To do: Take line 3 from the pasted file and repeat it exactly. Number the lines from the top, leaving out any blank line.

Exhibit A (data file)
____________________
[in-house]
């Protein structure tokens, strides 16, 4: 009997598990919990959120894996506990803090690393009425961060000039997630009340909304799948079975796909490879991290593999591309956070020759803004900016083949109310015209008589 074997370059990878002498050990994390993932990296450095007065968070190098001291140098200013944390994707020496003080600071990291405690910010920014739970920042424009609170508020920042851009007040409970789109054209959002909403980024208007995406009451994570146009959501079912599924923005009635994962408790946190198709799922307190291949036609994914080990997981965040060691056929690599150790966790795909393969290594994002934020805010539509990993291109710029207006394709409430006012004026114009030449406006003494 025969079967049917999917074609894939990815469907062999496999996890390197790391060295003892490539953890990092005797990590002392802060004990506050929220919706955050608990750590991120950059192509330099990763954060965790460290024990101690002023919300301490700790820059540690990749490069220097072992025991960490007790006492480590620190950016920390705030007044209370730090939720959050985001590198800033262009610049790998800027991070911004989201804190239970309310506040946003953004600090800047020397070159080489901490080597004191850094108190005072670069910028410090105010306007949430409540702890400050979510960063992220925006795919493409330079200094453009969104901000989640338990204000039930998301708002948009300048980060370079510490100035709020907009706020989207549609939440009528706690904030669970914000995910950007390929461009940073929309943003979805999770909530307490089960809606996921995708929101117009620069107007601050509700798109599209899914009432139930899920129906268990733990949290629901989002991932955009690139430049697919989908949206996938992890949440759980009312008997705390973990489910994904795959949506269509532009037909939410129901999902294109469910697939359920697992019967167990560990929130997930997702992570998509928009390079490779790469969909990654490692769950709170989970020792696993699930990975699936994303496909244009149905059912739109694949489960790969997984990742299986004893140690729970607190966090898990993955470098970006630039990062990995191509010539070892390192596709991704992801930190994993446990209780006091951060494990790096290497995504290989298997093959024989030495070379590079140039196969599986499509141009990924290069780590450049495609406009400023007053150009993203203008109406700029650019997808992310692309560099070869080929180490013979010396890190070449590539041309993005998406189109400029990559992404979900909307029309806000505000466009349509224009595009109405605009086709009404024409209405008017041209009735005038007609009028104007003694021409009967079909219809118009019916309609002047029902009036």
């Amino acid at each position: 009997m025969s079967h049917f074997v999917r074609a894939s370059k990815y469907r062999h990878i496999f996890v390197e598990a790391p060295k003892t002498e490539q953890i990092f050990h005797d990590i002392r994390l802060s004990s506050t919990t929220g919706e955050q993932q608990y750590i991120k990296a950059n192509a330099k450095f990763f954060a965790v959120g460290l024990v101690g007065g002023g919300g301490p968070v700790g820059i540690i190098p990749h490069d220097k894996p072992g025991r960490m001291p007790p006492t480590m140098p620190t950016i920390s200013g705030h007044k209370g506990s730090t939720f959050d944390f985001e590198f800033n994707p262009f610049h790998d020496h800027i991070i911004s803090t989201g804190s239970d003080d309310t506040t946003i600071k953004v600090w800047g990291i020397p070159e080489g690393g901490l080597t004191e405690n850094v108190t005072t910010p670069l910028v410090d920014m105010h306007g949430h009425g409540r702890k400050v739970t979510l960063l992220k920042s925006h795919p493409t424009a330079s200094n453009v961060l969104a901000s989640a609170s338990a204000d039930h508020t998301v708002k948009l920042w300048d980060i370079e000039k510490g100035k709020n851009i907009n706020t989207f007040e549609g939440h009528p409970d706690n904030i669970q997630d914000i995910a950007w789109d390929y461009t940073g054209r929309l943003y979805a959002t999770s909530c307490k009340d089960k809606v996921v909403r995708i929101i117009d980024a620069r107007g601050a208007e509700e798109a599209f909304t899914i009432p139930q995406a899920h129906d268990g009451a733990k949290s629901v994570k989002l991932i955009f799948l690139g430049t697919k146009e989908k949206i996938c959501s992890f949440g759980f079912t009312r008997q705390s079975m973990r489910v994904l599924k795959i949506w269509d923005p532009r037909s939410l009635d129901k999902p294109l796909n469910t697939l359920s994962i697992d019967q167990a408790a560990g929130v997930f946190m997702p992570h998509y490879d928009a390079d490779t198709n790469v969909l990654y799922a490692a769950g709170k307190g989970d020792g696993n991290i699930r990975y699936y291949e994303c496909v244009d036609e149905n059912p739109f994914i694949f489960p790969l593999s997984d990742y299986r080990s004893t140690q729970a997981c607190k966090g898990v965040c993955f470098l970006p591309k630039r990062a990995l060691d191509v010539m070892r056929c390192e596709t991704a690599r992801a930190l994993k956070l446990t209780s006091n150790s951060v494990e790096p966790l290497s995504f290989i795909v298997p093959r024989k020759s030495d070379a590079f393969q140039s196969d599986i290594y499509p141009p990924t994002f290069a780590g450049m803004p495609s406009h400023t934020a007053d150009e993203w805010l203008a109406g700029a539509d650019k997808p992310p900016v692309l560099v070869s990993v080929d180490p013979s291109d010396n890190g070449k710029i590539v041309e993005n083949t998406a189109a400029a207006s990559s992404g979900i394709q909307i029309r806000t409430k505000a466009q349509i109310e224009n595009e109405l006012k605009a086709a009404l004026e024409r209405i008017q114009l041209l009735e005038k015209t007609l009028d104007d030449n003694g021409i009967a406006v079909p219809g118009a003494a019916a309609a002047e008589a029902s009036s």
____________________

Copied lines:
């Amino acid at each position: 009997m025969s079967h049917f074997v999917r074609a894939s370059k990815y469907r062999h990878i496999f996890v390197e598990a790391p060295k003892t002498e490539q953890i990092f050990h005797d990590i002392r994390l802060s004990s506050t919990t929220g919706e955050q993932q608990y750590i991120k990296a950059n192509a330099k450095f990763f954060a965790v959120g460290l024990v101690g007065g002023g919300g301490p968070v700790g820059i540690i190098p990749h490069d220097k894996p072992g025991r960490m001291p007790p006492t480590m140098p620190t950016i920390s200013g705030h007044k209370g506990s730090t939720f959050d944390f985001e590198f800033n994707p262009f610049h790998d020496h800027i991070i911004s803090t989201g804190s239970d003080d309310t506040t946003i600071k953004v600090w800047g990291i020397p070159e080489g690393g901490l080597t004191e405690n850094v108190t005072t910010p670069l910028v410090d920014m105010h306007g949430h009425g409540r702890k400050v739970t979510l960063l992220k920042s925006h795919p493409t424009a330079s200094n453009v961060l969104a901000s989640a609170s338990a204000d039930h508020t998301v708002k948009l920042w300048d980060i370079e000039k510490g100035k709020n851009i907009n706020t989207f007040e549609g939440h009528p409970d706690n904030i669970q997630d914000i995910a950007w789109d390929y461009t940073g054209r929309l943003y979805a959002t999770s909530c307490k009340d089960k809606v996921v909403r995708i929101i117009d980024a620069r107007g601050a208007e509700e798109a599209f909304t899914i009432p139930q995406a899920h129906d268990g009451a733990k949290s629901v994570k989002l991932i955009f799948l690139g430049t697919k146009e989908k949206i996938c959501s992890f949440g759980f079912t009312r008997q705390s079975m973990r489910v994904l599924k795959i949506w269509d923005p532009r037909s939410l009635d129901k999902p294109l796909n469910t697939l359920s994962i697992d019967q167990a408790a560990g929130v997930f946190m997702p992570h998509y490879d928009a390079d490779t198709n790469v969909l990654y799922a490692a769950g709170k307190g989970d020792g696993n991290i699930r990975y699936y291949e994303c496909v244009d036609e149905n059912p739109f994914i694949f489960p790969l593999s997984d990742y299986r080990s004893t140690q729970a997981c607190k966090g898990v965040c993955f470098l970006p591309k630039r990062a990995l060691d191509v010539m070892r056929c390192e596709t991704a690599r992801a930190l994993k956070l446990t209780s006091n150790s951060v494990e790096p966790l290497s995504f290989i795909v298997p093959r024989k020759s030495d070379a590079f393969q140039s196969d599986i290594y499509p141009p990924t994002f290069a780590g450049m803004p495609s406009h400023t934020a007053d150009e993203w805010l203008a109406g700029a539509d650019k997808p992310p900016v692309l560099v070869s990993v080929d180490p013979s291109d010396n890190g070449k710029i590539v041309e993005n083949t998406a189109a400029a207006s990559s992404g979900i394709q909307i029309r806000t409430k505000a466009q349509i109310e224009n595009e109405l006012k605009a086709a009404l004026e024409r209405i008017q114009l041209l009735e005038k015209t007609l009028d104007d030449n003694g021409i009967a406006v079909p219809g118009a003494a019916a309609a002047e008589a029902s009036s």